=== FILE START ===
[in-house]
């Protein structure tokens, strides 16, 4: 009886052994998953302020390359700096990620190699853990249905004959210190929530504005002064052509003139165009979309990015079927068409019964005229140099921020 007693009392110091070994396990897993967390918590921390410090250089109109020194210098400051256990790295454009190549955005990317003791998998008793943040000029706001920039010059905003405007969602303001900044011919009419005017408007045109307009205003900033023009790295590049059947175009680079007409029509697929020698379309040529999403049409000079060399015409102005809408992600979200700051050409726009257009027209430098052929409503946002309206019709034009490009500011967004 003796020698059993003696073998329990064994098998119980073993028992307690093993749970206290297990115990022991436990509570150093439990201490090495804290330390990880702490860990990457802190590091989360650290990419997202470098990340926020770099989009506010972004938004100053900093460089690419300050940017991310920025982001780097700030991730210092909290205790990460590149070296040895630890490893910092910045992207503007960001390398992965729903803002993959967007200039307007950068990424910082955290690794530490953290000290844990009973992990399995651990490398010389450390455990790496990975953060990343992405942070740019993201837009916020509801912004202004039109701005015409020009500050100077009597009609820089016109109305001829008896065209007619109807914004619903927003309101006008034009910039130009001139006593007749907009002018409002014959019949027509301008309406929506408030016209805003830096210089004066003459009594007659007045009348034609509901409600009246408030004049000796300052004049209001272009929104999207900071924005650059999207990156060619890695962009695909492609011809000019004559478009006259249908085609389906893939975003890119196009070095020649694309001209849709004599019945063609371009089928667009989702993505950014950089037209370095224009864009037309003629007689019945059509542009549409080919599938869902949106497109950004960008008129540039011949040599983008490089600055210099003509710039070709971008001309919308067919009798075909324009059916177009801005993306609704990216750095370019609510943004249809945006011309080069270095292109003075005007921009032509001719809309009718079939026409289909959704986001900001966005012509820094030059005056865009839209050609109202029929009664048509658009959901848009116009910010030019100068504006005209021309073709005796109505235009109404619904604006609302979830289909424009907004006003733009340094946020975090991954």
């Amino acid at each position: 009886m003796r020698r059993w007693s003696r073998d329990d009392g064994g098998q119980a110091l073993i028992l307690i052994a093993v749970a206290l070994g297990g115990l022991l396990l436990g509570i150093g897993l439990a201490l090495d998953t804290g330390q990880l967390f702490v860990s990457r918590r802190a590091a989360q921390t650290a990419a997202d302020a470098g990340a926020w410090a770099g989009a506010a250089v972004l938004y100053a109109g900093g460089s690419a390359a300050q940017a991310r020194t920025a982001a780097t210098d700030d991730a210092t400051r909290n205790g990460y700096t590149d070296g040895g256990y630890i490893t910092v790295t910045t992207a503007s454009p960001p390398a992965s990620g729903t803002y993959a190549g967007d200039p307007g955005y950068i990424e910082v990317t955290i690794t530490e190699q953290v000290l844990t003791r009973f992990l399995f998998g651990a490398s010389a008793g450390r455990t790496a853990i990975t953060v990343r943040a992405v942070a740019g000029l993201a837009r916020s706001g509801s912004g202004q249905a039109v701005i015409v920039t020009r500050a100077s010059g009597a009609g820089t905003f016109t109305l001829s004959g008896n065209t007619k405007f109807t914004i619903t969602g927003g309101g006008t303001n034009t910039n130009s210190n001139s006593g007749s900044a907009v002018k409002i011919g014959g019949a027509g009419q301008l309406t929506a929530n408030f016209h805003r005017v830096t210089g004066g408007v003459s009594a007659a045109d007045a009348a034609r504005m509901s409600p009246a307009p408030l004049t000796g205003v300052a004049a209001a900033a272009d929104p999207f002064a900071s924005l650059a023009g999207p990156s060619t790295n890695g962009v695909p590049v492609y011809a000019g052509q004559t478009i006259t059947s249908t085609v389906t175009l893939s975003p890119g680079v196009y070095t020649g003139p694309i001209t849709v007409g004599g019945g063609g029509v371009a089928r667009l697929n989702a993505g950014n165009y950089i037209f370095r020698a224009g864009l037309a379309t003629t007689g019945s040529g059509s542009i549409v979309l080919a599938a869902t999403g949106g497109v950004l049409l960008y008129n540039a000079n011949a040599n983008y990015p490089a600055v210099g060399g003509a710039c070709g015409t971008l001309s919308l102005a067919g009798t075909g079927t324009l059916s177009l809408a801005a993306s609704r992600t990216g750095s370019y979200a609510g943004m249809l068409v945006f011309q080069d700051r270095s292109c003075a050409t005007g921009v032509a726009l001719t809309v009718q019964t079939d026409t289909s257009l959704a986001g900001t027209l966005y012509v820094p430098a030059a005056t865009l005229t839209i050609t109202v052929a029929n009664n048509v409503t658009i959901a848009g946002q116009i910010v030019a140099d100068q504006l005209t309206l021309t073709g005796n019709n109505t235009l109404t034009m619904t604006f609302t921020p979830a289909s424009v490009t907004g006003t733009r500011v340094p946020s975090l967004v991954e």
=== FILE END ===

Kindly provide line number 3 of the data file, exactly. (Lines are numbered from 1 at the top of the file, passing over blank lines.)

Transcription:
């Amino acid at each position: 009886m003796r020698r059993w007693s003696r073998d329990d009392g064994g098998q119980a110091l073993i028992l307690i052994a093993v749970a206290l070994g297990g115990l022991l396990l436990g509570i150093g897993l439990a201490l090495d998953t804290g330390q990880l967390f702490v860990s990457r918590r802190a590091a989360q921390t650290a990419a997202d302020a470098g990340a926020w410090a770099g989009a506010a250089v972004l938004y100053a109109g900093g460089s690419a390359a300050q940017a991310r020194t920025a982001a780097t210098d700030d991730a210092t400051r909290n205790g990460y700096t590149d070296g040895g256990y630890i490893t910092v790295t910045t992207a503007s454009p960001p390398a992965s990620g729903t803002y993959a190549g967007d200039p307007g955005y950068i990424e910082v990317t955290i690794t530490e190699q953290v000290l844990t003791r009973f992990l399995f998998g651990a490398s010389a008793g450390r455990t790496a853990i990975t953060v990343r943040a992405v942070a740019g000029l993201a837009r916020s706001g509801s912004g202004q249905a039109v701005i015409v920039t020009r500050a100077s010059g009597a009609g820089t905003f016109t109305l001829s004959g008896n065209t007619k405007f109807t914004i619903t969602g927003g309101g006008t303001n034009t910039n130009s210190n001139s006593g007749s900044a907009v002018k409002i011919g014959g019949a027509g009419q301008l309406t929506a929530n408030f016209h805003r005017v830096t210089g004066g408007v003459s009594a007659a045109d007045a009348a034609r504005m509901s409600p009246a307009p408030l004049t000796g205003v300052a004049a209001a900033a272009d929104p999207f002064a900071s924005l650059a023009g999207p990156s060619t790295n890695g962009v695909p590049v492609y011809a000019g052509q004559t478009i006259t059947s249908t085609v389906t175009l893939s975003p890119g680079v196009y070095t020649g003139p694309i001209t849709v007409g004599g019945g063609g029509v371009a089928r667009l697929n989702a993505g950014n165009y950089i037209f370095r020698a224009g864009l037309a379309t003629t007689g019945s040529g059509s542009i549409v979309l080919a599938a869902t999403g949106g497109v950004l049409l960008y008129n540039a000079n011949a040599n983008y990015p490089a600055v210099g060399g003509a710039c070709g015409t971008l001309s919308l102005a067919g009798t075909g079927t324009l059916s177009l809408a801005a993306s609704r992600t990216g750095s370019y979200a609510g943004m249809l068409v945006f011309q080069d700051r270095s292109c003075a050409t005007g921009v032509a726009l001719t809309v009718q019964t079939d026409t289909s257009l959704a986001g900001t027209l966005y012509v820094p430098a030059a005056t865009l005229t839209i050609t109202v052929a029929n009664n048509v409503t658009i959901a848009g946002q116009i910010v030019a140099d100068q504006l005209t309206l021309t073709g005796n019709n109505t235009l109404t034009m619904t604006f609302t921020p979830a289909s424009v490009t907004g006003t733009r500011v340094p946020s975090l967004v991954e």